It’s a pivotal season for the Los Angeles Clippers. It’s another season for Chris Paul. Perhaps, therein lies the intrigue as the Clippers – yes, those Clippers -- embark on another season with one of the biggest stars in the game today anchoring them. Having made it to the Western Conference semi-finals last season, the Clippers will be hoping to put on a better show this season. If they don’t, the collateral damage won’t be just another exit from the playoffs. It could potentially be Chris Paul himself.
In a league bursting with quality point-guards, Paul, it could be argued, has no peer. Like Russell Westbrook, Deron Williams and Tony Parker, he is capable of creating his own offense, but it is his defensive ability that possibly puts him ahead of even a healthy Derrick Rose. Add to that his leadership skills, desire to win and his toughness and you possibly have one of the most elite point guards of all time. Consequently, a comparison with Detroit Pistons’ great, Isiah Thomas, is not completely out of the question every time Paul steps out on to the court.
Paul, a five-time NBA All-Star, came to the Clippers after he was traded by the New Orleans Hornets in December of 2011. His addition immediately made an impact on the franchise’s fortunes. The Clippers made their way to just their second playoff appearance in a decade before losing to the San Antonio Spurs in the 2012 postseason. The Clippers then signed Blake Griffin to a USD 95 million contract for the next five seasons in the 2012 offseason before adding players like Jamal Crawford, Lamar Odom and Grant Hill to strengthen their bench. The results were immediate, with the Clippers taking down the Memphis Grizzlies, the Los Angeles Lakers, the San Antonio Spurs (at home and on the road) and the Miami Heat to burst out to an 8-2 start.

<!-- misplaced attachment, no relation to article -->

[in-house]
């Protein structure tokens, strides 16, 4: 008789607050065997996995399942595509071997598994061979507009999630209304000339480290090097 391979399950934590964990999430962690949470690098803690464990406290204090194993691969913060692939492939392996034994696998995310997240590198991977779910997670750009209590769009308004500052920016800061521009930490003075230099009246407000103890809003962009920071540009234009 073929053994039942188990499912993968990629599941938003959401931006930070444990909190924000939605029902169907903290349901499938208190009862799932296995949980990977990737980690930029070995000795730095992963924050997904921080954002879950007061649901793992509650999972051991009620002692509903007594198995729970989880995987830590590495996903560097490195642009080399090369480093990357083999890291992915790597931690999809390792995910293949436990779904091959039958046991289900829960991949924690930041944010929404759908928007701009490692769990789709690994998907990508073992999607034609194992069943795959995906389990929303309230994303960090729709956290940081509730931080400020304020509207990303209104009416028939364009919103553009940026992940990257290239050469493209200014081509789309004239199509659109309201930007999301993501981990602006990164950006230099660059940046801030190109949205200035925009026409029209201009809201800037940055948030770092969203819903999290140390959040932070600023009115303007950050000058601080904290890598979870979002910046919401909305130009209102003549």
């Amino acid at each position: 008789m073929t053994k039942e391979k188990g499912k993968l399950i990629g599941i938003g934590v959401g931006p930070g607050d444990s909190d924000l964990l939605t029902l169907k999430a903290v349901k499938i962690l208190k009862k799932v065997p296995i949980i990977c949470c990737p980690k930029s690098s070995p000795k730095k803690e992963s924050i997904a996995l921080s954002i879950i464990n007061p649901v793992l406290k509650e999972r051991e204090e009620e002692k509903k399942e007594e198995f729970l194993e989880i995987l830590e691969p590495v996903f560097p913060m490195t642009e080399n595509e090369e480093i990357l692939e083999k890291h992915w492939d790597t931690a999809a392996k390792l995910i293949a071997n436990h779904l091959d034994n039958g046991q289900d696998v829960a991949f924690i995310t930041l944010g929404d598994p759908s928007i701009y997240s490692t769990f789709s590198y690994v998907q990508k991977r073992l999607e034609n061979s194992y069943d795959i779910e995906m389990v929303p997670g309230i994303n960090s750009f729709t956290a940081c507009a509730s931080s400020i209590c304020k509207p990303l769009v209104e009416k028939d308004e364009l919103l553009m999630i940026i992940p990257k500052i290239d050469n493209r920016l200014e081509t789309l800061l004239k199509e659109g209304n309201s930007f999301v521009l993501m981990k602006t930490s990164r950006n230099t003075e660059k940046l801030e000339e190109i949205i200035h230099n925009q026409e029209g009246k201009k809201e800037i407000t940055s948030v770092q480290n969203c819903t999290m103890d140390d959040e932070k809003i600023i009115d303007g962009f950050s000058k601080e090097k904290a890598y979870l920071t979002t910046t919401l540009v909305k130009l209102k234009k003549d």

But it’s been downhill since, with no signs of a letup. The Clippers have lost four straight games, losing to the Oklahoma City Thunder, the Brooklyn Nets, the Atlanta Hawks and the New Orleans Hornets to slip to 8-6. Losses to the Thunder, the Nets and the Hawks are understandable, given that they came on the road, against team above .500. But defeat to the Anthony Davis-less Hornets has to be deflating. Only the Minnesota Timberwolves, losers of five straight, currently have a longer losing streak than the Clippers in the Western Conference.
It is a pattern that is emerging all too uncomfortably for the Clippers. Before the four-game losing streak, their earlier two losses were against the Golden State Warriors and Cleveland Cavaliers. This means that the Clippers are now 0-3 at home against teams that were in the lottery last season. Analyzing the loss to the Hornets, blogger Steve Perrin wrote in his latest column on clipsnation.com, “The loss is the Clippers fourth in a row -- the longest losing streak for the team since Chris Paul arrived in L.A… They have more lottery opponents coming to town -- Minnesota on Wednesday followed by Sacramento on Saturday -- but that seems to be the worst thing for this team this season. If they can't figure out how to take lesser opponents seriously, and figure it out in a hurry, things are going to get uglier than they already are.”
That uglier could be CP3’s exit. Remember, Paul is tied to the Clippers until the end of the current season after which he could test the waters of free agency. Perhaps, if we’re dreaming big here, Dwight Howard (also a free agent at the end of this season) and Paul could hook up and join another superstar to form another enviable troika of all-stars playing for one team. Who knows? But if the Clippers regress this season, anything could be possible.
One of the things that came out of LeBron James joining the Miami Heat in the 2010 offseason is that superstars want to win badly. Unlike players from an earlier era, who were happy to carry teams on their shoulders, big name players today want to surround themselves with talent and win. If that means James has to share the spotlight with Dwyane Wade and Chris Bosh in Miami, so be it. But at least the King now has a ring to go with it.
With the Clippers, Paul faces a similar predicament. After being swept 0-4 by the Spurs in the 2012 Western Conference semi-finals, Paul will want to do better this season. He could form a potent combination with Blake Griffin - a la John Stockton and Karl Malone - over the next few years and terrorize opponents. But that depends on whether Griffin improves as a player. The playoffs are not about alley-oops and dunks, but fundamental basketball play. Griffin still has room to improve on that count. Similarly, head coach Vinny Del Negro’s ability to get the Clippers to improve would have a huge impact on Paul’s future course of action. If not, Paul would be well within his right to test his options.
And the Clippers might not be the best one.